Just Say Uncle: Sociopaths & Finance

Just Say Uncle: Sociopaths & Finance

It is really all in the way you think about it. Is it murder or justice? Debt or equity? Budget deficit or moral deficit?

As we struggle with the do’s, dont’s and maybes of the continuing financial reform debate, pearls of wisdom come from the strangest places. Last week’s press conference with John Travolta, John Gotti Jr. might be assumed an unusual source to derive insight. Yet Gotti Jr.’s words as he sat next to a botoxed Lindsay Lohan and Sister Victoria were profound.

“Some people say, ‘John Gotti was a killer, John Gotti was a gangster.” Yeah, he was, but he was also a man’s man, which is the most important thing. He made a choice to be something in his life and he stood true to those convictions. He never one time deviated from that path, not once.”

For some reason this moving testimony from a devoted son to his misunderstood Pa reminds me of the ongoing financial reform war. The current battlefields are fought on the same issues that created the global economic crisis. Monitoring derivatives, credit ratings, capital rules, and “too big to fail” banks has kicked up another firestorm. Only three years after Bear Stearns crashed and burned under the weight of its recklessness, lawmakers are claiming that regulations to prevent another crisis are unnecessary.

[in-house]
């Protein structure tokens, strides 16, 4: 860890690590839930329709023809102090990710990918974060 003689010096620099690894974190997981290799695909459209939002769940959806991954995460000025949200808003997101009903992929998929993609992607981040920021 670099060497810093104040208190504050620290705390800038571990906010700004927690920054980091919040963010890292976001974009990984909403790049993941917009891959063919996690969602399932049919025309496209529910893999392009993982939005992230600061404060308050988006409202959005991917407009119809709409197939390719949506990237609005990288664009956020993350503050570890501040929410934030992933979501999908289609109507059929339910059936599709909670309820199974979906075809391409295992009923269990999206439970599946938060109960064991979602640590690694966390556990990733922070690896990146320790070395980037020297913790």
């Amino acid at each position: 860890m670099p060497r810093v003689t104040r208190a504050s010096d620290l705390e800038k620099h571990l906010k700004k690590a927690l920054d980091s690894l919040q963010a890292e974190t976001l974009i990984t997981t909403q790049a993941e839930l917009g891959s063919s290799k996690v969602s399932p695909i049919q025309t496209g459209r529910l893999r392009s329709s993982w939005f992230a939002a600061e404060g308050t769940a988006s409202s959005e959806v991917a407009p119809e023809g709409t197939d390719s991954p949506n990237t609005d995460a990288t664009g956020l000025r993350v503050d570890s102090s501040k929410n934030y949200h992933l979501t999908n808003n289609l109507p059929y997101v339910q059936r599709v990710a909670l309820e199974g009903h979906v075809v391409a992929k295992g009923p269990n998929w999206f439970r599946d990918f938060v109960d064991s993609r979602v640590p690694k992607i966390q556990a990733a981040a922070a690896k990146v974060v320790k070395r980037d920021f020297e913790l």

Republican Senator Jim DeMint introduced “The Financial Takeover Repeal Act of 2011” in an attempt to abort the nine-month old Dodd-Frank financial regulation bill before it is born. DeMint said, “We must repeal the Democrats’ takeover of the financial markets that favors Wall Street corporations, over-regulates small businesses with massive new bureaucracy and hurts consumers.” The 2300 page law attempts to rein in proprietary trading, re-establish capital limits and fiduciary responsibility for executives and institutions, create transparent exchanges for swaps and derivatives—and hardly favors Wall Street.

continue reading on GoodB Blog


Monika Mitchell

Executive Director

Good Business International, Inc.

Economy of Trust Blog